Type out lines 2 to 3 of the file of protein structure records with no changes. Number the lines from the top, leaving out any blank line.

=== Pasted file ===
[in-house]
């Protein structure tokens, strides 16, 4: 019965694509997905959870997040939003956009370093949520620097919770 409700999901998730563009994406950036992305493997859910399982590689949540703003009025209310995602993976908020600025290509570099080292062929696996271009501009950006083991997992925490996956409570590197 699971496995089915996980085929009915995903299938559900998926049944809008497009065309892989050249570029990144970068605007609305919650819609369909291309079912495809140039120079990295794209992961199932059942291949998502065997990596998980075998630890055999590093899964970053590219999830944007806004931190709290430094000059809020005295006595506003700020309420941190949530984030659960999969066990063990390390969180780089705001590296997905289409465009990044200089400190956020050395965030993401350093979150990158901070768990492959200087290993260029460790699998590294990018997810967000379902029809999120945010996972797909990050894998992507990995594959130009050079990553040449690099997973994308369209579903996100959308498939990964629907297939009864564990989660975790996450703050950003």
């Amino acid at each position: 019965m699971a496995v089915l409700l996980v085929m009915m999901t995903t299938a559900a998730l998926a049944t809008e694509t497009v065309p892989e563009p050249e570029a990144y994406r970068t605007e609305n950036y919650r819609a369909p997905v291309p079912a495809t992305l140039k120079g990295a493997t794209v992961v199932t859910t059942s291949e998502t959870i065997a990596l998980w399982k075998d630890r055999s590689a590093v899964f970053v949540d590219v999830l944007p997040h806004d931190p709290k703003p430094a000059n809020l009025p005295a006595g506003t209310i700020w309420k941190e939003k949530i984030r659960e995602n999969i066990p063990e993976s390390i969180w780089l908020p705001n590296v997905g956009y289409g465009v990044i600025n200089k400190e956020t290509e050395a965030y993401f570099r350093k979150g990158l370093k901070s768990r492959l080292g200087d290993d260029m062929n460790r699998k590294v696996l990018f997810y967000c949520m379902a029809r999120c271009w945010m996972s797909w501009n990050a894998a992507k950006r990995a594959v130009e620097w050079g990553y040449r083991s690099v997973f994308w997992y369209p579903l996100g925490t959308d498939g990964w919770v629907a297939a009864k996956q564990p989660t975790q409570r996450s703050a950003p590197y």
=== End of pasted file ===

């Protein structure tokens, strides 16, 4: 019965694509997905959870997040939003956009370093949520620097919770 409700999901998730563009994406950036992305493997859910399982590689949540703003009025209310995602993976908020600025290509570099080292062929696996271009501009950006083991997992925490996956409570590197 699971496995089915996980085929009915995903299938559900998926049944809008497009065309892989050249570029990144970068605007609305919650819609369909291309079912495809140039120079990295794209992961199932059942291949998502065997990596998980075998630890055999590093899964970053590219999830944007806004931190709290430094000059809020005295006595506003700020309420941190949530984030659960999969066990063990390390969180780089705001590296997905289409465009990044200089400190956020050395965030993401350093979150990158901070768990492959200087290993260029460790699998590294990018997810967000379902029809999120945010996972797909990050894998992507990995594959130009050079990553040449690099997973994308369209579903996100959308498939990964629907297939009864564990989660975790996450703050950003």
């Amino acid at each position: 019965m699971a496995v089915l409700l996980v085929m009915m999901t995903t299938a559900a998730l998926a049944t809008e694509t497009v065309p892989e563009p050249e570029a990144y994406r970068t605007e609305n950036y919650r819609a369909p997905v291309p079912a495809t992305l140039k120079g990295a493997t794209v992961v199932t859910t059942s291949e998502t959870i065997a990596l998980w399982k075998d630890r055999s590689a590093v899964f970053v949540d590219v999830l944007p997040h806004d931190p709290k703003p430094a000059n809020l009025p005295a006595g506003t209310i700020w309420k941190e939003k949530i984030r659960e995602n999969i066990p063990e993976s390390i969180w780089l908020p705001n590296v997905g956009y289409g465009v990044i600025n200089k400190e956020t290509e050395a965030y993401f570099r350093k979150g990158l370093k901070s768990r492959l080292g200087d290993d260029m062929n460790r699998k590294v696996l990018f997810y967000c949520m379902a029809r999120c271009w945010m996972s797909w501009n990050a894998a992507k950006r990995a594959v130009e620097w050079g990553y040449r083991s690099v997973f994308w997992y369209p579903l996100g925490t959308d498939g990964w919770v629907a297939a009864k996956q564990p989660t975790q409570r996450s703050a950003p590197y």